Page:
IBM offers a great tool called IBM Dynamic Pricing to help online retailers respond in real-time to changes in competitive prices. “It combines web data, such as page views and cart abandonment—along with sales, inventory and the latest competitive pricing information—and uses pricing intelligence to recommend the optimal pricing action to achieve your business goals.”
“A well-designed dynamic pricing strategy is consumer-friendly,” says Harry Tomasides, chief revenue officer with Digonex — a dynamic pricing solutions firm — when quoted in Forbes. “It will often give savvy consumers access to lower prices than would be possible under a traditional pricing model and allow enhanced access to ‘scarce’ products or services to the consumers that value them the most.”
As Warren Buffet’s observed, “Price is what you pay, value is what you get.” Something that is fundamental to good marketing.
Pie in the Sky
In the Business section of the NZ Herald this week, Chris Keall made the case against Sky TV NZ moving into broadband. The very next day though, Keall wrote about newcomer Justin Tomlinson joining Sky NZ as a strategic advisor. Lo and behold, “Justin has significant experience in delivering broadcast and OTT platforms at Sky for Sky UK and has 20 years' experience delivering transformative digital solutions.”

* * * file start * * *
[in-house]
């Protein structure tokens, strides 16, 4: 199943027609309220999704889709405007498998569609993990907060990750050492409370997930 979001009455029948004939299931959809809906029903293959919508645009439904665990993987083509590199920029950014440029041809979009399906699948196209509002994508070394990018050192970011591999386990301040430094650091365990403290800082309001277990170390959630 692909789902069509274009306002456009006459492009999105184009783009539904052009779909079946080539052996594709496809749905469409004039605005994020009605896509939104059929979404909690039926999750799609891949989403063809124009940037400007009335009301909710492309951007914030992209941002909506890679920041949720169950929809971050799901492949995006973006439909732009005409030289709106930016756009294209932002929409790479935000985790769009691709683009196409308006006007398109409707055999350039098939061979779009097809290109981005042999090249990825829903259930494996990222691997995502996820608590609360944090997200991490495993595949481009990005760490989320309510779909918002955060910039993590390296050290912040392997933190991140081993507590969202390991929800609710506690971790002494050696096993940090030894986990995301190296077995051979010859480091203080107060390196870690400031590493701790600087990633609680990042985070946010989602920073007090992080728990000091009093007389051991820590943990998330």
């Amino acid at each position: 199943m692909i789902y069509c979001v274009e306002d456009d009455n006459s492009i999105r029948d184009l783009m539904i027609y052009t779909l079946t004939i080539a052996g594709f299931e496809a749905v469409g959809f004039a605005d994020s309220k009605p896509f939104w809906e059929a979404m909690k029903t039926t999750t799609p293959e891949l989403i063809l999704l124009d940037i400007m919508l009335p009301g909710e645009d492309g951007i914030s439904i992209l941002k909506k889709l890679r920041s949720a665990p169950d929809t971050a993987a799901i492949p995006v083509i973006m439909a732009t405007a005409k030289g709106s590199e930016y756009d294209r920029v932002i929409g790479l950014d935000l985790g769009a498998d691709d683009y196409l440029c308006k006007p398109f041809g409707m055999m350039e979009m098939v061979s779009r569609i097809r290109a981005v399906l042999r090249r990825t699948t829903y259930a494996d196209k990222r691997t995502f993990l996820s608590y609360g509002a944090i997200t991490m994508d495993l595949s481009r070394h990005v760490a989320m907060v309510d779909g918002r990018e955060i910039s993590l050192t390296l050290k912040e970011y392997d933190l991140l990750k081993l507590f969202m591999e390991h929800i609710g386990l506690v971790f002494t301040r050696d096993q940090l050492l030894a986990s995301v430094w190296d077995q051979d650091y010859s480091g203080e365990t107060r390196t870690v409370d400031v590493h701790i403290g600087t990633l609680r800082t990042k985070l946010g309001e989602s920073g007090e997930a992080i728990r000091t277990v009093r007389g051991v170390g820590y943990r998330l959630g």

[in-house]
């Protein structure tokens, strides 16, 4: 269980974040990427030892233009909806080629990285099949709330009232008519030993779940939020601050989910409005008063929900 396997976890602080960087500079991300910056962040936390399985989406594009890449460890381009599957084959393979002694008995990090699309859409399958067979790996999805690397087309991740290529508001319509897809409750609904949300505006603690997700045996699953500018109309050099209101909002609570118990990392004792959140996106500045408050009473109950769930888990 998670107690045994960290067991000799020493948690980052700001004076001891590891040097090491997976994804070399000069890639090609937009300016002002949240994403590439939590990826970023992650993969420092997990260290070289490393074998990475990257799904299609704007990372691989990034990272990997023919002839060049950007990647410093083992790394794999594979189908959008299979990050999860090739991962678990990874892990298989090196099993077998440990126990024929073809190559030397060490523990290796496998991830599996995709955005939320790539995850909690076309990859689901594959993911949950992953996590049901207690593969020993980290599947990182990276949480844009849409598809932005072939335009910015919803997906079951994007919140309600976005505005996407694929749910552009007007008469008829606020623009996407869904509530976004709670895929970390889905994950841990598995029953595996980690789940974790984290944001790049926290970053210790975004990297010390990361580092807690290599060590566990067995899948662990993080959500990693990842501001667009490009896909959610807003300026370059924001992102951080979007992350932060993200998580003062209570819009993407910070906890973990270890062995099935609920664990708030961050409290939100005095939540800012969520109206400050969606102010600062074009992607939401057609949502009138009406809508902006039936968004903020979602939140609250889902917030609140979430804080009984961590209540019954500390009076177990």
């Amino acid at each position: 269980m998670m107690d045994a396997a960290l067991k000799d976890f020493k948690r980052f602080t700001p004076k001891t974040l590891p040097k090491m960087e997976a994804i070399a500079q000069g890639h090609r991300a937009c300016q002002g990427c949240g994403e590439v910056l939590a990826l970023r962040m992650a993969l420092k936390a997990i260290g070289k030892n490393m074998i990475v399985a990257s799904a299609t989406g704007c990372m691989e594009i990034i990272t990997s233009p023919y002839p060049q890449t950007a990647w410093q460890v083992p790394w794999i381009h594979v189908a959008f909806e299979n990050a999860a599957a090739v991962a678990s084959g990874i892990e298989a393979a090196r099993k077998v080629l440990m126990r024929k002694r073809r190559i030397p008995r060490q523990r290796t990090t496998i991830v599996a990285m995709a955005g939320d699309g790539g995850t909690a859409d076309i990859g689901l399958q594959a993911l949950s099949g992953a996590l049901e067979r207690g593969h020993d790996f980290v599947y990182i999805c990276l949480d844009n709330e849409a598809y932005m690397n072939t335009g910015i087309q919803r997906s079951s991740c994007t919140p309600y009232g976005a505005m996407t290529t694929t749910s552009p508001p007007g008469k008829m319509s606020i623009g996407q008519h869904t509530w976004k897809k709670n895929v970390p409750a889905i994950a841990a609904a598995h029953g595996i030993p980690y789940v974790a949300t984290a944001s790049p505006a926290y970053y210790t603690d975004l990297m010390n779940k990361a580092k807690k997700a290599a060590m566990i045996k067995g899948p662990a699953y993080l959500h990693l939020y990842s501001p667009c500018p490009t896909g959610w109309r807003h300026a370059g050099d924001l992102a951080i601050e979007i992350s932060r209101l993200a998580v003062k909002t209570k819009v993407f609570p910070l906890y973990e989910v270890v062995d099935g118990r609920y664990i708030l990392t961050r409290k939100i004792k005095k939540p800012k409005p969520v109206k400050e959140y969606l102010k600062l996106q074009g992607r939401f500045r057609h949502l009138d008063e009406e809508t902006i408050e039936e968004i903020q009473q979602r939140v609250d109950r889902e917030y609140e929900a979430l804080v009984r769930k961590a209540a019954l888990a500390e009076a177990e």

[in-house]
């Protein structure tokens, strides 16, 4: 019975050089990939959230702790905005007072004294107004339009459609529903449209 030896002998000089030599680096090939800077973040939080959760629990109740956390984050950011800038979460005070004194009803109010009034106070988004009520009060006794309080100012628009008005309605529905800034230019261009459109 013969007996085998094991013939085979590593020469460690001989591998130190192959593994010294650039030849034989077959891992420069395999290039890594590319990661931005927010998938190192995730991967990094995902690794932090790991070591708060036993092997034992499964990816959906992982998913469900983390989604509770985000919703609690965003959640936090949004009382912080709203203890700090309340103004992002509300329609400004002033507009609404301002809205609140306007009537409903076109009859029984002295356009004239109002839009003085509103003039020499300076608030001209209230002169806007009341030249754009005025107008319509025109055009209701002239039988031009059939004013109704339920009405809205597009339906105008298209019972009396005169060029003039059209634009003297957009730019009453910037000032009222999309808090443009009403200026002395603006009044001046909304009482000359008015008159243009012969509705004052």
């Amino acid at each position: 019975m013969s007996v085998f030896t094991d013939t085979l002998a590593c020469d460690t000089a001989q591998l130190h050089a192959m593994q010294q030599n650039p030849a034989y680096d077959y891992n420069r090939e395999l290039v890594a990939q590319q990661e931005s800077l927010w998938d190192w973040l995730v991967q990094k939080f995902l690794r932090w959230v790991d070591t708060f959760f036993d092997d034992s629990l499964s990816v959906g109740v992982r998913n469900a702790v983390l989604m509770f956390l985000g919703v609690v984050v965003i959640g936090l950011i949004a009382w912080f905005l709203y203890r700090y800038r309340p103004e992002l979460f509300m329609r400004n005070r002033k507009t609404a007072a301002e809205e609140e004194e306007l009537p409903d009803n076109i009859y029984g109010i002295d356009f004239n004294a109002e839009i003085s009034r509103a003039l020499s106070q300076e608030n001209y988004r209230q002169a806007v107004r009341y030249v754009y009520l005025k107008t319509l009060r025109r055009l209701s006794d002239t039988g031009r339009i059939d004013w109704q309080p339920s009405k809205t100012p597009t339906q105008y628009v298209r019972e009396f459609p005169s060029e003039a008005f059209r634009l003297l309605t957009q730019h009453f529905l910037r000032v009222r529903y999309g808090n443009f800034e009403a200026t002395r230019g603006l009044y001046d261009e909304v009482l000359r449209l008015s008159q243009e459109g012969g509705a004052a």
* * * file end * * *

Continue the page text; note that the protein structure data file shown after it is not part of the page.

Sky UK just happens to offer totally unlimited broadband for an amazing price of £20 a month. That’s just under NZ$40 for a deal we’d pay around NZ$70 here in New Zealand.
Adding two and two together to make five: 1. Sky NZ has fallen behind streaming services. 2. Sky NZ has been losing subscribers. 3. Justin Tomlinson joined Sky to make a big difference in digital 4. New Sky NZ boss Martin Stewart identified streaming content as a priority. 5. The desire to hit Spark where it hurts after losing the Rugby World Cup rights must be immense.
So, by my calculations I’ll soon be able to bundle my Sky subscription with a fabulous broadband plan from SKY.
Conscience Be Thy Guide
“It’s brilliant business for brands to consider the vociferous power of the conscious consumers,” says an article inMore About Advertising.
We were warned four years ago “research shows millennials don't respond to ads.” It’s not just that “millennials will go to their friends and social networks to see what people think, “ as Daniel Newman CEO of Broadsuite Media Group wrote in Forbes. It is that consumerism has been supplemented with a social conscience.
“Socially conscious marketing is a powerful way for businesses to shape their brand and connect with consumers on a deeper level,” writes Steve Olenski, also in Forbes.
A 2015 Nielsen report found that 66 percent of consumers said they would pay more for products from companies committed to having a positive social impact, and that is even more true today. “Understanding the connection between sentiment and purchasing actions has never been more important.”
Expect to see more locally produced ads taking this trend into account.
“Free speech is the very best of what our democracy represents and what it has the potential to develop into. No democratic society can sustain itself if people cannot speak freely.” Zachary R. Wood, author of Uncensored.